This hope turned out to be misplaced. Following the Arab Spring, for example, the justice ministry said Switzerland could offer protection to refugees fleeing the fighting in Libya but that Tunisian economic refugees would be sent home.
In the Migration Office itself, Wüthrich said the reorganisation had led to uncertainty, frustration and fear, with many workers leaving.
“The cultural collateral damage of the reorganisation is clear,” he said.
Immigration and asylum are among the most controversial political topics in Switzerland, where the federal authorities are responsible for asylum proceedings but it is up to the country’s 26 cantonal authorities to implement the policy.
While the rightwing Swiss People’s Party has been pushing for stricter asylum rules, the centre-left argues Switzerland must not violate humanitarian principles.
In 2008, Switzerland signed up to the Dublin asylum agreement regulating the asylum proceedings among nearly 20 European states.
Gattiker said Dublin had been a success for Switzerland, with seven asylum seekers handed over to other Dublin states for every one received.
“We’ve had 3,500 expulsions to another Dublin state,” he told swissinfo.ch.
“I think these numbers show clearly that this system functions well. It could always function more efficiently, but I think the Dublin cooperation is very important because, regarding asylum and migration, as a national country you have to collaborate because an international problem calls for international solutions.”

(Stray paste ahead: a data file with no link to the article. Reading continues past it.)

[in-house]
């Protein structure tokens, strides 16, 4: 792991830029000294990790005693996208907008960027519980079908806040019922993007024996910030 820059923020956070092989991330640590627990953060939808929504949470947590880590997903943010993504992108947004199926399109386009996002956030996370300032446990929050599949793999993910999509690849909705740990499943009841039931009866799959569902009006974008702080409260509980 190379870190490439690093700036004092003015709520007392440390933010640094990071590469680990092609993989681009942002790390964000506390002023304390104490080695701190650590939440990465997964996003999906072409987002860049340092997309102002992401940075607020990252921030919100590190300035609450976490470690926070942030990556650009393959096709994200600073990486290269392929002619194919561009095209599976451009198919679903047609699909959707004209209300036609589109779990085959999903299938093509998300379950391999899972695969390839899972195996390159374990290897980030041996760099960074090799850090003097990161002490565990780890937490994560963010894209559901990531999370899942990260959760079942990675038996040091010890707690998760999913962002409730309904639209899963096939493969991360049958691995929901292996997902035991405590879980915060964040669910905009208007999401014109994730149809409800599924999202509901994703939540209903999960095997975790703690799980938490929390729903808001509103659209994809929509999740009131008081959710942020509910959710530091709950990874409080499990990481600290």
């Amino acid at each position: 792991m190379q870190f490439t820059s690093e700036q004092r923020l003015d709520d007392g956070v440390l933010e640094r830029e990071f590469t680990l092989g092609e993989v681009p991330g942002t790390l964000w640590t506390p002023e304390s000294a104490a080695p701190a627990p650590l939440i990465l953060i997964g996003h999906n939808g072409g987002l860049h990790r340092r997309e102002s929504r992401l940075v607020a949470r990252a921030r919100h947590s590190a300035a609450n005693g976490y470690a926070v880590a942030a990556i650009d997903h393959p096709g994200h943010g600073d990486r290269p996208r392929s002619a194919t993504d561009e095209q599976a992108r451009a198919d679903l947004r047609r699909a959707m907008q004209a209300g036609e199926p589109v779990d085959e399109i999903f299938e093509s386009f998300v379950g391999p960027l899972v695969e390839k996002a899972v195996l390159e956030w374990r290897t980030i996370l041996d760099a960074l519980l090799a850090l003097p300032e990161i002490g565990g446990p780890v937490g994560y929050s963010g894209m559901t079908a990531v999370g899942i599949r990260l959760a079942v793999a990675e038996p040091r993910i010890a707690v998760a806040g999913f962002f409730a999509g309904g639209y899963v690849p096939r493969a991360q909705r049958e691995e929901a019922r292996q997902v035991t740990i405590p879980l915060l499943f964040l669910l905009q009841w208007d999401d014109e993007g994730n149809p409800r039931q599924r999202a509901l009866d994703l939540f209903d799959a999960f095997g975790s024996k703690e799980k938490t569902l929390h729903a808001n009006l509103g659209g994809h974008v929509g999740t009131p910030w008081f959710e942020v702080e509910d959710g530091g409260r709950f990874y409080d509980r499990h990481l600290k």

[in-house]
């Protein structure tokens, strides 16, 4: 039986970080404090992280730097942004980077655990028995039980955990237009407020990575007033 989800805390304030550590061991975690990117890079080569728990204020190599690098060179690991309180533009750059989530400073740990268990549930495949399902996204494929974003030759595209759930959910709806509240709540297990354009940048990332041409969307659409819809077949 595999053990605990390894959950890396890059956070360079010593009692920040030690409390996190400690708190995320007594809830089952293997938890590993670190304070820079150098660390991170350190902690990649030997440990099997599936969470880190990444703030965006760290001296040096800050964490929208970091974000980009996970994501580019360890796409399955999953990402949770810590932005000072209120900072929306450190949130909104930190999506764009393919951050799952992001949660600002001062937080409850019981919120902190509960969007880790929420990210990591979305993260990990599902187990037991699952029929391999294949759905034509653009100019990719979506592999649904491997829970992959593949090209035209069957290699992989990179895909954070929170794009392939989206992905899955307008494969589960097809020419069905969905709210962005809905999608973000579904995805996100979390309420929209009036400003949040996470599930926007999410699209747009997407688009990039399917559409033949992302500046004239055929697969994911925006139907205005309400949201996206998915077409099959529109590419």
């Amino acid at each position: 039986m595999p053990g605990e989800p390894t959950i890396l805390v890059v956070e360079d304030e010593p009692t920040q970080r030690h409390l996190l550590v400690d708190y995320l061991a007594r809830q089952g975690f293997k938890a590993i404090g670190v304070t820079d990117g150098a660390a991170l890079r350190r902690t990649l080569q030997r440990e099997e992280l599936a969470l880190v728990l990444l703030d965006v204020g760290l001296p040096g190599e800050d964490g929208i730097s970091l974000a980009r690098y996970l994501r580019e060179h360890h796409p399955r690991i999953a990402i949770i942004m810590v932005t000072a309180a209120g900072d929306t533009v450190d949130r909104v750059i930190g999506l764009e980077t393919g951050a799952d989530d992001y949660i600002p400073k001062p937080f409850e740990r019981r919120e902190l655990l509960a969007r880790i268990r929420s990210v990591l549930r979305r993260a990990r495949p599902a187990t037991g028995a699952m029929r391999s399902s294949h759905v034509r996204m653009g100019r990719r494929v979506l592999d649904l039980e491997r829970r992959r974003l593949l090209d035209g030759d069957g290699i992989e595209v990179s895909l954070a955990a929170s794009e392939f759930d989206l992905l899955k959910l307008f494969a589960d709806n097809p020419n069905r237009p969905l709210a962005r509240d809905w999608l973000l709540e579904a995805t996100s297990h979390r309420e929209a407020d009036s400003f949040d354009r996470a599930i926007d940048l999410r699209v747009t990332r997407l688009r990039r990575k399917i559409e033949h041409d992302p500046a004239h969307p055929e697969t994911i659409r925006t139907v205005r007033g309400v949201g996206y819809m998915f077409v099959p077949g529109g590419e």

Asylum In figures
The number of asylum applications submitted in 2011 was up by about 45 per cent on that in 2010, according to the Federal Migration Office.
At 22,551, the number was the highest since 2002.
The office attributed the sharp increase to the crisis in North Africa, and the opening of migration routes to Europe in March.
The top three countries from which the asylum seekers came were Eritrea (3,356), Tunisia (2,574) and Nigeria (1,895).
The office said Tunisian asylum seekers had practically no chance of being allowed to remain in Switzerland, and that 324 had returned home voluntarily. Forced repatriations to North Africa were suspended during the upheavals there, but a special flight to Tunisia had again been organised in December.
The number of people granted asylum was up 7.6 per cent on 2010, at 3,711.
Reform of asylum law
A first reform of the law came into force in 1984 allowing the authorities to reject requests as unfounded.
As of 1988 asylum seekers lost the automatic right to work and the authorities were given the right to detain rejected asylum seekers.
In the 1990s restraining measures against rejected asylum seekers were extended, as were the list of reasons to reject requests as unfounded.
Over the past ten years approval of applications has been made more difficult, appeal deadlines shortened, welfare payments cut and detention periods extended.
In 2006 voters approved a plan to consider asylum only for those with valid travel documents and introducing harsher restraining measures.
(Source: Swiss Refugee Council)
By Thomas Stephens, swissinfo.ch